In March we had a story about the state Department of Corrections program that would be part of a number of changes affecting Kitsap County jail. The program passed the state Senate today. I’ll post the Senate Democrats press release after this little comment.
Kitsap Sun commenters caught the quote from Chad Lewis, state Department of Corrections spokesman, who said Corrections considered the program because it would cost less to implement how it handles parole violators now. What commenters apparently missed was the second part.
Lewis said the new, less expensive, program works better.
Hence the reference to the Pew Center on the States study that reported the same program in Hawaii meant violators were “less likely to be arrested for a new crime, to use drugs and to have their probation revoked.”
Because commenters missed or ignored that part of the story, the ongoing argument was over taxes, budgets and liberal and conservative spending values. That argument was not completely inappropriate, because the state did go into this looking for cost savings, which means the corrections budget is being cut. And it does translate to bad news for the county, because there is less money for the budget.
Still, did the point “It costs less and works better” pass by everyone? Did I write the story that badly? Be honest.
In some ways I thought this was a good news story, though clearly it’s tough for the county jail to be counting on less money. The positive, though, was in someone’s ability to take advantage of a crisis, to find a solution perhaps no one would have sought had there not been a problem.
Apparently the state Senate thought it was a good idea. The bill allowing for the program passed 43-2.
Senate passes bill reforming community supervision
OLYMPIA – Offenders who violate the terms of their community supervision will be dealt with swiftly and with tried and true methods under a bill passed today by the Washington State Senate on a 43-2 vote.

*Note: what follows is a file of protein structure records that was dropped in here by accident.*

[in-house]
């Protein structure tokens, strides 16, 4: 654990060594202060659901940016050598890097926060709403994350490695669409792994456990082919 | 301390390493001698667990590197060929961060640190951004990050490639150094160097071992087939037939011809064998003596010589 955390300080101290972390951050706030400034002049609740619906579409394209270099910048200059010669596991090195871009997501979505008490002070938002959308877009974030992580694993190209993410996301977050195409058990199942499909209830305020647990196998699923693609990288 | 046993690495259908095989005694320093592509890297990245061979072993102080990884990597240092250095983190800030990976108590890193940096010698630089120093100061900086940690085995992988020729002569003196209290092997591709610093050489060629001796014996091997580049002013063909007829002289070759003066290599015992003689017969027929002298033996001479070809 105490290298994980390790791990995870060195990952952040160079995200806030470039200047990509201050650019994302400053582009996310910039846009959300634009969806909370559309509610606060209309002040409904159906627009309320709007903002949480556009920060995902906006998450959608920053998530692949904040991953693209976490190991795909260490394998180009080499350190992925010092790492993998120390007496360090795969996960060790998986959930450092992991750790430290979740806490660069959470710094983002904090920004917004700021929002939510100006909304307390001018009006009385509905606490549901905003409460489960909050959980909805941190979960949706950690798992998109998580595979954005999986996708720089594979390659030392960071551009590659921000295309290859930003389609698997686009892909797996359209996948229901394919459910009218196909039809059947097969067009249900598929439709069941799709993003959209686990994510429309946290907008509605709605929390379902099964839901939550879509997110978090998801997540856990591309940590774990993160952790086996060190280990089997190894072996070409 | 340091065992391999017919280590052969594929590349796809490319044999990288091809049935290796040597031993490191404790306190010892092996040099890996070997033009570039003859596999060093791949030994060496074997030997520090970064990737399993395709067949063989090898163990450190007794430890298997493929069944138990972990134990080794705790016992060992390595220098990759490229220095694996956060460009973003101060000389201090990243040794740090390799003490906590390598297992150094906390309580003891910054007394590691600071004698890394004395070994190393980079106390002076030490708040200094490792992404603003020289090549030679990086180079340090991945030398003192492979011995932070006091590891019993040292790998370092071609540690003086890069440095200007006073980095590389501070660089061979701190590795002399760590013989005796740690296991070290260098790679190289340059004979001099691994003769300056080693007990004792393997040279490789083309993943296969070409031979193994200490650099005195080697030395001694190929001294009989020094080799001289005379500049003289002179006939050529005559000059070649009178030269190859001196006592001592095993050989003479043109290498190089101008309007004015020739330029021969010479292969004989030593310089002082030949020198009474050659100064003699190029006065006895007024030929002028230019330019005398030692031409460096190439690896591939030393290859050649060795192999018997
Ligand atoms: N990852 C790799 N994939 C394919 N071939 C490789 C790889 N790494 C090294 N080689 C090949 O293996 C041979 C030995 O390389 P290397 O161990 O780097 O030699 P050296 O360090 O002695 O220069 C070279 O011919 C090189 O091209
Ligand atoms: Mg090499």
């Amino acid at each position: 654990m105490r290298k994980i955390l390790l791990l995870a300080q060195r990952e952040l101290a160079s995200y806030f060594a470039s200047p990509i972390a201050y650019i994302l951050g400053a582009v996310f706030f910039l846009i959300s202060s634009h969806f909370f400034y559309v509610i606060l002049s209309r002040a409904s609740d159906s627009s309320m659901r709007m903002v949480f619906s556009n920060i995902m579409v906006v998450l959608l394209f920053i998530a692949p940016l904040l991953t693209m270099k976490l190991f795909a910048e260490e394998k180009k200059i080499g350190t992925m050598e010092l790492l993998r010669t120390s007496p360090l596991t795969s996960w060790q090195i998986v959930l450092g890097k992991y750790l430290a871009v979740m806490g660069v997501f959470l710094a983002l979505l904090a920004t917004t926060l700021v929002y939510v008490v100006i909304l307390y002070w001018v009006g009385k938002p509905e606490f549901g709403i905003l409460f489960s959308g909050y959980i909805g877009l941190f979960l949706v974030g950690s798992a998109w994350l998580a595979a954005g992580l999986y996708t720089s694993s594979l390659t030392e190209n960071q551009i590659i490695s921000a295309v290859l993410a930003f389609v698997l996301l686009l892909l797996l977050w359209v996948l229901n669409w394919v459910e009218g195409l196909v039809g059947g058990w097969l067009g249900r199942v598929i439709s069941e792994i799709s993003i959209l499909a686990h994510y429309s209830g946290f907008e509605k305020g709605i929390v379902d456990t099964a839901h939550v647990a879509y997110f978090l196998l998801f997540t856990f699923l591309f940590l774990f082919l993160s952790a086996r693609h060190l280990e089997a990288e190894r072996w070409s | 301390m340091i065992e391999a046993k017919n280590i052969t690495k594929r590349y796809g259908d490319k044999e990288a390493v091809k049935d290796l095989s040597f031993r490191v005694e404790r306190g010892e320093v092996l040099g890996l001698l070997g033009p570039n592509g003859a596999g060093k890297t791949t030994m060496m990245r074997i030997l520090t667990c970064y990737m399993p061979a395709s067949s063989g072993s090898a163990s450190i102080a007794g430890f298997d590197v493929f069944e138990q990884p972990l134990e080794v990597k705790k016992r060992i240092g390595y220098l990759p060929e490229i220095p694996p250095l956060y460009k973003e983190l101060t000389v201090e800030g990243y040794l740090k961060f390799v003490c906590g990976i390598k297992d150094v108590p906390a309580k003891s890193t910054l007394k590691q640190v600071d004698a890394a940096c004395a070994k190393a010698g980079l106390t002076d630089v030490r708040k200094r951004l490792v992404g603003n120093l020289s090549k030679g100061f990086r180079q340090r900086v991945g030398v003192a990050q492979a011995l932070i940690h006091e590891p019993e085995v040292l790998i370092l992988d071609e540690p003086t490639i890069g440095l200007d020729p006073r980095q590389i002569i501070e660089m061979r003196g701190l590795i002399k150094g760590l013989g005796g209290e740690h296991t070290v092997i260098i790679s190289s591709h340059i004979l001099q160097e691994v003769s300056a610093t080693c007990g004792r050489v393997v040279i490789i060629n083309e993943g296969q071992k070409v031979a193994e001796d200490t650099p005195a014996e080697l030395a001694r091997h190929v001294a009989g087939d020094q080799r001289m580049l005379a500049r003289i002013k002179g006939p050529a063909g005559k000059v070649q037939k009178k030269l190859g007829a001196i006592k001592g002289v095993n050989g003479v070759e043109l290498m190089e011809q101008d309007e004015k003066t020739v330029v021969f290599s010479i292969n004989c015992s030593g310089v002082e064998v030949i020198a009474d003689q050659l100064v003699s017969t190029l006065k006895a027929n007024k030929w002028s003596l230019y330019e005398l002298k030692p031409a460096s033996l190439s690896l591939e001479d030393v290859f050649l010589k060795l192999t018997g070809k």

“When an offender violates the term of his or her conditional release today, sometimes they go weeks without suffering the consequences for their actions,” said Sen. Jim Hargrove , D-Hoquiam, the bill’s original sponsor. “This bill maintains community supervision and sets up swift and sure action by the Department of Corrections when the terms of that supervision are not met.”
Under Senate Bill 6204 , the Department of Corrections (DOC) will adopt rules creating a structured violation process that includes presumptive sanctions, takes into account aggravating and mitigating factors, and defines low-level violations, high-level violations and the resulting penalties.
Those penalties include:
Low-level violation – DOC may sanction an offender to one or more non-confinement sanctions.
Second and subsequent low level violations – DOC may sanction the offender to no more than three days in jail.
High-level violations – DOC may sanction an offender to no more than 30 days in jail. An offender accused of committing a high-level violation would be entitled to a hearing.
Hargrove says research has found that the threat of imprisonment or a severe penalty does little to provide a deterrent, but that increasing the certainty of being caught and punished did provide a significant deterrent. In addition, when combined with treatment geared to the specific risk and needs of the offender, the risk of reoffending fell by 16 percent.
“These are evidences-based practices,” said Hargrove. “Research shows that these methods will lower recidivism and save money by ensuring that treatment is part of our supervision and altering the behavior of our offenders as they are released.”
The bill will also establish stakeholder groups, communicate with law enforcement, and seek input from community custody officers for suggestions on improvement. The DOC will report back to the Legislature at the end of 2012 and 2013.